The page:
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Philip Hensher, writing in Prospect Magazine, suggests that the current popularity of "state of the nation" novels among British writers has its roots in their lack of a national epic. But is this true? The definition of a "national epic" keeps shifting: is it a long work that defines how a nation conceives of itself or an account of origins? If the latter, how many nations or cultures (besides Rome) can really claim to have one? And wouldn't most attempts at this sort of national epic play a dangerous game with the boundaries of propaganda (as The Aeneid does)? The first option seems more plausible as a definition, since it accounts for works like Don Quixote and the epics of Homer that aren't explicitly accounts of national origins. So does Britain have a national epic in this first sense? Sadly, the marvelous Faerie Queene is hardly central to any widespread conception of what it means to be English (although it conceives of itself in those terms). Could one argue for The Canterbury Tales or Shakespeare's plays as a collected work as a national epic? What would America's national epic be? I would love to hear opinions.

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This has been all over the litblog world: is a difference in literary taste, no matter how extreme, a viable reason to ditch a relationship? Can reading habits kill love? Not in my experience. The only literary difference that I could conceive of as a deal-breaker is one that revealed a fundamental difference of politics or morality (and it would have to be a fairly insurmountable difference - like adoring Ann Coulter as a civic visionary and master prose stylist). D doesn't have the daily habit of reading that I do, so I sometimes cajole him into a date that just involves us reading together. The problem is this: once he starts a book, he is incapable of concentrating on anything else until he is finished it. I, by contrast, am so filled with delight at the avidity of his reading that I continually interrupt to ask about what he is reading, attempt to engage him in conversations about it, and generally demand attention. Ah well.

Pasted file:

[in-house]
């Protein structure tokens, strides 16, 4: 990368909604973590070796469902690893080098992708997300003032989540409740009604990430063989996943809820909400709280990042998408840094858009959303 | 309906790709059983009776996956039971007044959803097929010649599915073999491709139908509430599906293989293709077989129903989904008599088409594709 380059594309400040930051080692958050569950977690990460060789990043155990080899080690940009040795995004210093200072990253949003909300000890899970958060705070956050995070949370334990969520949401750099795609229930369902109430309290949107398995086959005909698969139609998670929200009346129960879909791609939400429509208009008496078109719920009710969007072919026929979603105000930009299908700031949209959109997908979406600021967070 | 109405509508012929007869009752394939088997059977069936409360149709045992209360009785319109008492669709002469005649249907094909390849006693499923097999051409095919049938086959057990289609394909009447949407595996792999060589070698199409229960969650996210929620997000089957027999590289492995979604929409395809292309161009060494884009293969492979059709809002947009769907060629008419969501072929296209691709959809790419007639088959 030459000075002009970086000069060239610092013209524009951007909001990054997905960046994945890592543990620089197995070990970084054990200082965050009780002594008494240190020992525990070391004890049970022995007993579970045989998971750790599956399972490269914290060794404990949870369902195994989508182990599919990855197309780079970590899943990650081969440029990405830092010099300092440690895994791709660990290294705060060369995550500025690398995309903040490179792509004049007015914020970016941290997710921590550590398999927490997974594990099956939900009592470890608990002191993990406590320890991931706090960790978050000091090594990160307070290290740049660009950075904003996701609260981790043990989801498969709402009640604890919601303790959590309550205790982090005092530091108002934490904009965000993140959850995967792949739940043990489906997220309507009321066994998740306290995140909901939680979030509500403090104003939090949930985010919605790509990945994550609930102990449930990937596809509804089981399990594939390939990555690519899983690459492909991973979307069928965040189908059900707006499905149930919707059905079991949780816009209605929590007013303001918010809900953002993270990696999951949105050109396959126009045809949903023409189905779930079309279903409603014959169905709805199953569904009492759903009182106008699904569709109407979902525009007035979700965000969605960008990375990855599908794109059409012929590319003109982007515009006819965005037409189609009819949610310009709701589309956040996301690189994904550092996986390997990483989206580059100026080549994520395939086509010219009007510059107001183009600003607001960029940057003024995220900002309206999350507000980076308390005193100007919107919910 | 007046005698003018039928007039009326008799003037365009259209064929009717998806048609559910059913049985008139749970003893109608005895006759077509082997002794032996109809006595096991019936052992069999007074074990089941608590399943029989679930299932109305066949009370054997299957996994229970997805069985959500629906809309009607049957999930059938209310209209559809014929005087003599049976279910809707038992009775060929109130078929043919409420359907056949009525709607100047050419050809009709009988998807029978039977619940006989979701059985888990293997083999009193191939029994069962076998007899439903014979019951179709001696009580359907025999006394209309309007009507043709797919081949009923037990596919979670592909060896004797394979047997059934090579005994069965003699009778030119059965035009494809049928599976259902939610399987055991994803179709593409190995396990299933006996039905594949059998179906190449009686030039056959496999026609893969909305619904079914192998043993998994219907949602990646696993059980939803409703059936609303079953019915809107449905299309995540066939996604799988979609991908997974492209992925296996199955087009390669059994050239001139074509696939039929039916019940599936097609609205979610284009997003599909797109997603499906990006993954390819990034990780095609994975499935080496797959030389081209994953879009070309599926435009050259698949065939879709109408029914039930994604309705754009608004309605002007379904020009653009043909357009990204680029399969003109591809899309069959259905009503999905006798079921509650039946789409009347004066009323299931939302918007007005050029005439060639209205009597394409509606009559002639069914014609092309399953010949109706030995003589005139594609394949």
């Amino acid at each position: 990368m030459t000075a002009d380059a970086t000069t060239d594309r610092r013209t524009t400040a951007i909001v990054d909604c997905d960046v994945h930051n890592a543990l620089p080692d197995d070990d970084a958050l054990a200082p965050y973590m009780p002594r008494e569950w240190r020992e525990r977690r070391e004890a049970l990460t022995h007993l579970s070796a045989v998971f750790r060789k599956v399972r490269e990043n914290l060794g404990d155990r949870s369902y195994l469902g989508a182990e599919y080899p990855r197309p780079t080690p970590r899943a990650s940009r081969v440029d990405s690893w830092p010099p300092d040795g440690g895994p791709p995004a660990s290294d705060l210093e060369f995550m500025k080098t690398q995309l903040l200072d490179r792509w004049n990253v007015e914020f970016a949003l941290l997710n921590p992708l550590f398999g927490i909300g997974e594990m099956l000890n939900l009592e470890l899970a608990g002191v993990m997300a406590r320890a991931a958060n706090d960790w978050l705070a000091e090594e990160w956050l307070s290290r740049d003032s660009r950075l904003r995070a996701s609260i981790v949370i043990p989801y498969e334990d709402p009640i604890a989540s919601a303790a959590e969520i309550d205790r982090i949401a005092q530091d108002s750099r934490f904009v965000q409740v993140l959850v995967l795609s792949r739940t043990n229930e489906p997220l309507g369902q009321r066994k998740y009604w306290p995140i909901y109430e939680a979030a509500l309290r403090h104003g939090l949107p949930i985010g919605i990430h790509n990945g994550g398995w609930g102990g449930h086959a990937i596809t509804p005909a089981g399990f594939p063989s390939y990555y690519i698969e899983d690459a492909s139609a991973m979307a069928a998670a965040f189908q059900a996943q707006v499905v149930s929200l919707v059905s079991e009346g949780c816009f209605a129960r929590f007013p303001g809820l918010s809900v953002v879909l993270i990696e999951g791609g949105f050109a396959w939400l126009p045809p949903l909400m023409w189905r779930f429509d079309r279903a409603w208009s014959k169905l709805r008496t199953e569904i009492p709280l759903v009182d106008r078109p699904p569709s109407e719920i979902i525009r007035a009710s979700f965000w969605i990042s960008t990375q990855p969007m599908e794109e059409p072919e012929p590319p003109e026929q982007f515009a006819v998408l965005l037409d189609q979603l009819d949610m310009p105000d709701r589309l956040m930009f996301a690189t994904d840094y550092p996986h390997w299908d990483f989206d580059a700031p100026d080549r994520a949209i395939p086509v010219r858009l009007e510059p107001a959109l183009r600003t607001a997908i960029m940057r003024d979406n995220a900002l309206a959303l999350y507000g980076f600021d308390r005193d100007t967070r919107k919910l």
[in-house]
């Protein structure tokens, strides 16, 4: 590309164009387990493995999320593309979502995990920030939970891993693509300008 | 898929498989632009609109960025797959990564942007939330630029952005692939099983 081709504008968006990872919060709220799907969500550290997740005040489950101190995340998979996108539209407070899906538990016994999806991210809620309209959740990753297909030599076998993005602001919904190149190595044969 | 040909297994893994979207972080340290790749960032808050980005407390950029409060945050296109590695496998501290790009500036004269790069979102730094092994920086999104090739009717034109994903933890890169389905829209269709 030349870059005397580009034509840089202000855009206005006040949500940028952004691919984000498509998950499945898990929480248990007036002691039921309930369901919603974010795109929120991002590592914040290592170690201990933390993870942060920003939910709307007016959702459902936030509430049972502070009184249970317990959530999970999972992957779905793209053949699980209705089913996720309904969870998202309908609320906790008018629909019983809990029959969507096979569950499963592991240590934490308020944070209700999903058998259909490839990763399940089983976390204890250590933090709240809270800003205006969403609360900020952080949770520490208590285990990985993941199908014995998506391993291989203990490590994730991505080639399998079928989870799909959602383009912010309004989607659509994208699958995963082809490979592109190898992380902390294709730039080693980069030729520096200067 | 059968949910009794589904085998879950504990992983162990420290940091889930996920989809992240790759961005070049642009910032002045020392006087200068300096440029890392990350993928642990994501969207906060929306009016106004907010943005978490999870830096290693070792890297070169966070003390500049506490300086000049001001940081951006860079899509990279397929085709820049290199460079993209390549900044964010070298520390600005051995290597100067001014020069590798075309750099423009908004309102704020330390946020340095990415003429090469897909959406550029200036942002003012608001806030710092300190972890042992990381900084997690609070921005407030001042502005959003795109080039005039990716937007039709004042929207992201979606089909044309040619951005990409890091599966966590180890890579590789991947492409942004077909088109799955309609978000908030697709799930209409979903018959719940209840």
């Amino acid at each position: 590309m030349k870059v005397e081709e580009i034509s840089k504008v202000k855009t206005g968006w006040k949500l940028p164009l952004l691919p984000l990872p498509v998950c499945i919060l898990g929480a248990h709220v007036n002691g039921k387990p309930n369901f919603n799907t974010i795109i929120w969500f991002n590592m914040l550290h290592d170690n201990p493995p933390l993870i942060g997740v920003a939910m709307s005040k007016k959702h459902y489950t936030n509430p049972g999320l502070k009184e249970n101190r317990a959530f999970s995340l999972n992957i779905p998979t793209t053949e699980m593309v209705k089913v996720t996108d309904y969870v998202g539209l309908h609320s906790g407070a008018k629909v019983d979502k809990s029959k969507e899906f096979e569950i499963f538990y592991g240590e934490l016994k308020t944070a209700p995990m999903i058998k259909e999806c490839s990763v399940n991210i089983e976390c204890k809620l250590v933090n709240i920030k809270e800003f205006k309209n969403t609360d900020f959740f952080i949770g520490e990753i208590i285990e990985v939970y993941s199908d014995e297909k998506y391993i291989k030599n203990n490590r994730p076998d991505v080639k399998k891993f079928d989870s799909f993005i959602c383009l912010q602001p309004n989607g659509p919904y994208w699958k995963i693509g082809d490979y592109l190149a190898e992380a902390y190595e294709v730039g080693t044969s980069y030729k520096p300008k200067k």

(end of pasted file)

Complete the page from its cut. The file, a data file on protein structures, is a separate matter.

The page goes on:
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In a truly bizarre bureaucratic turn of events, the Arts Council of the UK is now demanding that arts organizations report the sexuality of their board members when applying for state funding. The intention, warped though it may be, may very well have been to foster greater inclusivity or diversity, but effect is one of unadulterated claustrophobia under the governmental gaze. Can you imagine the kind of work environment that would be created if your colleagues began speculating about or demanding to know your sexual orientation to report it to the government? Why, Arts Council, why???

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The shortlist for the Impac Dublin Prize has been released, and I have eagerly added the books to my BookMooch list:
  1. The Speed of Light by Javier Cercas (Spain)
  2. The Sweet and Simple King by Yasmine Gooneratne (Sri Lanka)
  3. De Niro's Game by Rawi Hage (Lebanon)
  4. Dreams of Speaking by Gail Jones (Australia)
  5. Let it Be Morning by Sayed Kashua (Israel)
  6. The Attack by Yasmina Khadra (Algeria)
  7. The Woman who Waited by Andrei Makine (Russia)
  8. Winterwood by Patrick McCabe (Ireland)
I particularly love this prize for the number of totally new titles it presented me with.

Described as the largest literary award in the world both for its size (100,000 euros) and its scope (it is open to books published or translated into English in the year before the longlist is put together), the Impac also has a delightful longlisting process that involves polling a huge list of international libraries.

2 Responses so far.

  1. Melanie says:

    GREAT collection of information here! I'm making notes galore.

    It's true, the excerpt from "Letter" still gives me shivers. It is still, sadly, so exactly true in so many cases.

    UK Arts Council -- what??!!??

    And the IMPAC always points out such intriguing titles. Rawi Hage actually lives in Montreal now, and "De Niro's Game" was shortlisted for the 2 big Canadian lit awards (didn't win either though). Here's wishing him better luck with the IMPAC!

  2. Thanks, Melanie! Have you read "De Niro's Game" yet? I would love to hear more about it. I am ashamed to say I hadn't heard of any of these books before the prize list came out. But that is what prizes should do, at their best, right? Draw the attention of ignorant people like me to works beyond the bestseller list? :)